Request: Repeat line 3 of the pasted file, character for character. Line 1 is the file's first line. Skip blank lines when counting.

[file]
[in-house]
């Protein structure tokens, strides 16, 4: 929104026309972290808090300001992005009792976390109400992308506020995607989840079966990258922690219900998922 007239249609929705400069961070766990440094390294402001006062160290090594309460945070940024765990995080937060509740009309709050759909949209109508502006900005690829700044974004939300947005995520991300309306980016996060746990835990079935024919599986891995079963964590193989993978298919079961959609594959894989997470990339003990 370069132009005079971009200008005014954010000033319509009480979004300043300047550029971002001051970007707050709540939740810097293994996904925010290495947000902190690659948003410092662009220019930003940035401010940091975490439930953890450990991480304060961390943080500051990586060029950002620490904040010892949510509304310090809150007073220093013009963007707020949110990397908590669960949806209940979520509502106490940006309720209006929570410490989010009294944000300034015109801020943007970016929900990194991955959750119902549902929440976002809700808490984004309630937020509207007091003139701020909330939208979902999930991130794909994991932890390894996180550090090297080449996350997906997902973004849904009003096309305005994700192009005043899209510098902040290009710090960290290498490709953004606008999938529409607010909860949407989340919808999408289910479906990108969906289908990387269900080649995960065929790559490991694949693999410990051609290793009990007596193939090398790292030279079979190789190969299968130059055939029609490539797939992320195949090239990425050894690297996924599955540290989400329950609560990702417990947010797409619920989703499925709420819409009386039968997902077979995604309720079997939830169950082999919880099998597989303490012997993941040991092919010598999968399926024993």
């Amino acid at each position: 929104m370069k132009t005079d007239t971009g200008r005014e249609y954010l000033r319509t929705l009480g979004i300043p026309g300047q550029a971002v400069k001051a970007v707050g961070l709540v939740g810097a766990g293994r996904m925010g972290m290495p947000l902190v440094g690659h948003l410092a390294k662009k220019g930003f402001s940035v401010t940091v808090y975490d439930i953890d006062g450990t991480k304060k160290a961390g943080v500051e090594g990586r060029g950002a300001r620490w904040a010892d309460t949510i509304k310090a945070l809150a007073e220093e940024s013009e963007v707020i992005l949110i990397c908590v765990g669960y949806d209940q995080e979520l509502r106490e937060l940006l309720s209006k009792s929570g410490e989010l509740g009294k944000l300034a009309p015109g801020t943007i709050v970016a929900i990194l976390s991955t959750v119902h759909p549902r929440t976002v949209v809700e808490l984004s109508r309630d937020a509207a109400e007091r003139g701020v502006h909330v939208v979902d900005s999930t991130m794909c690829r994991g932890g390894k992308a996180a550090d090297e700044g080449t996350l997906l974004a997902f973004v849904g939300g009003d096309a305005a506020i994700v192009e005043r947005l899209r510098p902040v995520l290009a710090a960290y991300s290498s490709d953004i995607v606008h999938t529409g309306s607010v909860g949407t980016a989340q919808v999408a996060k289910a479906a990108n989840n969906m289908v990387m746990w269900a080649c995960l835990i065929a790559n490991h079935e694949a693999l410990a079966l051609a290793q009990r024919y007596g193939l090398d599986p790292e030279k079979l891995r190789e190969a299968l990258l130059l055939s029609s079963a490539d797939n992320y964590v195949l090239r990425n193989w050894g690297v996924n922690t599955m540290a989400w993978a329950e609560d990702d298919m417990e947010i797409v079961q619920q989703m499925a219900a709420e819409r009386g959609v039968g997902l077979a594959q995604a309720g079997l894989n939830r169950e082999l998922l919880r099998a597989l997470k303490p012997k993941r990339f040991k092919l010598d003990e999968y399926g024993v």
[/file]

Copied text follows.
């Amino acid at each position: 929104m370069k132009t005079d007239t971009g200008r005014e249609y954010l000033r319509t929705l009480g979004i300043p026309g300047q550029a971002v400069k001051a970007v707050g961070l709540v939740g810097a766990g293994r996904m925010g972290m290495p947000l902190v440094g690659h948003l410092a390294k662009k220019g930003f402001s940035v401010t940091v808090y975490d439930i953890d006062g450990t991480k304060k160290a961390g943080v500051e090594g990586r060029g950002a300001r620490w904040a010892d309460t949510i509304k310090a945070l809150a007073e220093e940024s013009e963007v707020i992005l949110i990397c908590v765990g669960y949806d209940q995080e979520l509502r106490e937060l940006l309720s209006k009792s929570g410490e989010l509740g009294k944000l300034a009309p015109g801020t943007i709050v970016a929900i990194l976390s991955t959750v119902h759909p549902r929440t976002v949209v809700e808490l984004s109508r309630d937020a509207a109400e007091r003139g701020v502006h909330v939208v979902d900005s999930t991130m794909c690829r994991g932890g390894k992308a996180a550090d090297e700044g080449t996350l997906l974004a997902f973004v849904g939300g009003d096309a305005a506020i994700v192009e005043r947005l899209r510098p902040v995520l290009a710090a960290y991300s290498s490709d953004i995607v606008h999938t529409g309306s607010v909860g949407t980016a989340q919808v999408a996060k289910a479906a990108n989840n969906m289908v990387m746990w269900a080649c995960l835990i065929a790559n490991h079935e694949a693999l410990a079966l051609a290793q009990r024919y007596g193939l090398d599986p790292e030279k079979l891995r190789e190969a299968l990258l130059l055939s029609s079963a490539d797939n992320y964590v195949l090239r990425n193989w050894g690297v996924n922690t599955m540290a989400w993978a329950e609560d990702d298919m417990e947010i797409v079961q619920q989703m499925a219900a709420e819409r009386g959609v039968g997902l077979a594959q995604a309720g079997l894989n939830r169950e082999l998922l919880r099998a597989l997470k303490p012997k993941r990339f040991k092919l010598d003990e999968y399926g024993v």